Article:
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San Miguel de Allende is known for its well-preserved architecture and quaint cobblestones roads, but its culinary scene is also beginning to demand attention these days.
“Our city is full of young, creative individuals and this is a big change from 10 years ago,” said Juan Leon de Vivero, owner of local restaurant La Parada. “Good quality, creative menus are not just in the fancy hotels any more — and this is a good sign for the future.”
With its diverse range of eateries, from family-run taco shops to five-star restaurants with fluctuating seasonal menus, San Miguel de Allende stands ready to feed every hungry traveler who sets foot in the town. Foodies who prefer to eat local, organic produce are also in luck; the city recently launched Tu San Miguel de Allende, a movement that encourages chefs to utilize organic goods from nearby farms and ranches. A weekly farmer’s market also resulted from the city-wide program.
“San Miguel de Allende is perfect for foodies, offering many delicious dishes from the traditional to the latest in culinary tendencies,” said Maria Jose Garrido, director of tourism of San Miguel de Allende. “We have over 75 restaurants in the 64 blocks that make up downtown, and so many others surrounding the city. One could never be short of a new delicious location to try.”
Though there are dozens of restaurants worthy of a visit, the following five kitchens stand out from the crowd.
The RestaurantHelmed by chef Donnie Materton, The Restaurant is where to go in San Miguel de Allende for fine international comfort food. Materton, who was once the executive chef for the Patina Group at the Hollywood Bowl, moved south in 2005 and opened The Restaurant about three years later. Whenever possible, he and his team source ingredients from organic growers, dairy farmers and ranchers. Seasonal offerings might include spaghetti with sweet corn, roasted mushrooms, pork belly, tomato, basil and local parmesan, or tandoori chicken tacos with cucumber, mint and tahini.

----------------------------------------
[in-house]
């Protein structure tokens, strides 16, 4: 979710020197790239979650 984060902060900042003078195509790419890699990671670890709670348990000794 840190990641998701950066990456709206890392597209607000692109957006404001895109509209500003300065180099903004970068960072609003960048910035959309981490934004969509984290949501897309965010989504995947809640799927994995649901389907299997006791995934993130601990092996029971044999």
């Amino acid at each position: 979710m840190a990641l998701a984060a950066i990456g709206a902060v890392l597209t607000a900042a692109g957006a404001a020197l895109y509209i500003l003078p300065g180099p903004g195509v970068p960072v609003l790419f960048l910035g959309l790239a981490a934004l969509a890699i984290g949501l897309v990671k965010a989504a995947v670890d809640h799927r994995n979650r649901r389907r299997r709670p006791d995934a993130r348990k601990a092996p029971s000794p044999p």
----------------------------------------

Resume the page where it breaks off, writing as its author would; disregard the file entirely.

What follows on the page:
MoxiMexico City restaurant Pujol was recently named the best in the capital by The Wall Street Journal, and the mastermind behind the kitchen, Enrique Olvera, also runs San Miguel de Allende’s Moxi, a restaurant inside the stylish Hotel Matilda. Shrimp burgers with tartar sauce and guacamole and rice with huitlacoche, egg and chili powder are among Olvera’s original menu items. He’s also working with local organic farm Purisimo de Jalpa to put together fruit and cheese pairings unique to Moxi.
La AzotecaFor cocktails and Spanish fusion cuisine, plan an evening at La Azoteca, a rooftop restaurant and bar located adjacent to the Parish of St. Michael the Archangel. Don’t miss the crowd-pleasing tacos de jicama, or simply enjoy the view over a cucumber martini, a margarita or a mojito.
La ParadaDelicious Peruvian eats await at La Parada, a stylish bistro offering creations by Le Cordon Bleu in Lima student Alexandra Gutt. It’s the interesting ceviches that grab a lot of attention here — think fish, corn and sweet potato, for example — but the menu changes so often that it’s not posted online. Arrive ready to feast while enjoying the glowing fireplace or the patio adorned with ivy.
BhajiBhaji is just one of many restaurants bringing international flavors to San Miguel de Allende. British curries with a twist steal the show here, including korma (made with cream, coconut and almonds), kashmiri (made with coconut, pineapple, peaches and cream) and the ultra spicy vindaloo (made with potatoes and numerous chilis). There are also a variety of non-curry house specialties such as biryani and tandoori shrimp kebabs. Another Bhaji location can be found in Queretaro, and both restaurants cook with locally sourced ingredients.